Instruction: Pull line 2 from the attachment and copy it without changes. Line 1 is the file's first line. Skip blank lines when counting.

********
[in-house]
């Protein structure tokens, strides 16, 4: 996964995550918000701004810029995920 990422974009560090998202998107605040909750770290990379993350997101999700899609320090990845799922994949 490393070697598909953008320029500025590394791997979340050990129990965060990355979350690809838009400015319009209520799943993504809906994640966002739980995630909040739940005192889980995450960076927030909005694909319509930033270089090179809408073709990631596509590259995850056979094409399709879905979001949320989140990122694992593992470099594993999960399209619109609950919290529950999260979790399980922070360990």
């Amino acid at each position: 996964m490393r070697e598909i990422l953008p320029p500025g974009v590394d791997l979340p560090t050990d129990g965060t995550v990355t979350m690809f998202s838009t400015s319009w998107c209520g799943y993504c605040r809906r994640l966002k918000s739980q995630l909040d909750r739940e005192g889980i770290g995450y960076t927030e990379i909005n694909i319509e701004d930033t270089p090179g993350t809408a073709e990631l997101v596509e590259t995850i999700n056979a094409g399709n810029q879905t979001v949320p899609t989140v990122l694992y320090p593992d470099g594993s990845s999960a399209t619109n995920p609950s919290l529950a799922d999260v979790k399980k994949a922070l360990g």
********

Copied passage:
């Protein structure tokens, strides 16, 4: 996964995550918000701004810029995920 990422974009560090998202998107605040909750770290990379993350997101999700899609320090990845799922994949 490393070697598909953008320029500025590394791997979340050990129990965060990355979350690809838009400015319009209520799943993504809906994640966002739980995630909040739940005192889980995450960076927030909005694909319509930033270089090179809408073709990631596509590259995850056979094409399709879905979001949320989140990122694992593992470099594993999960399209619109609950919290529950999260979790399980922070360990």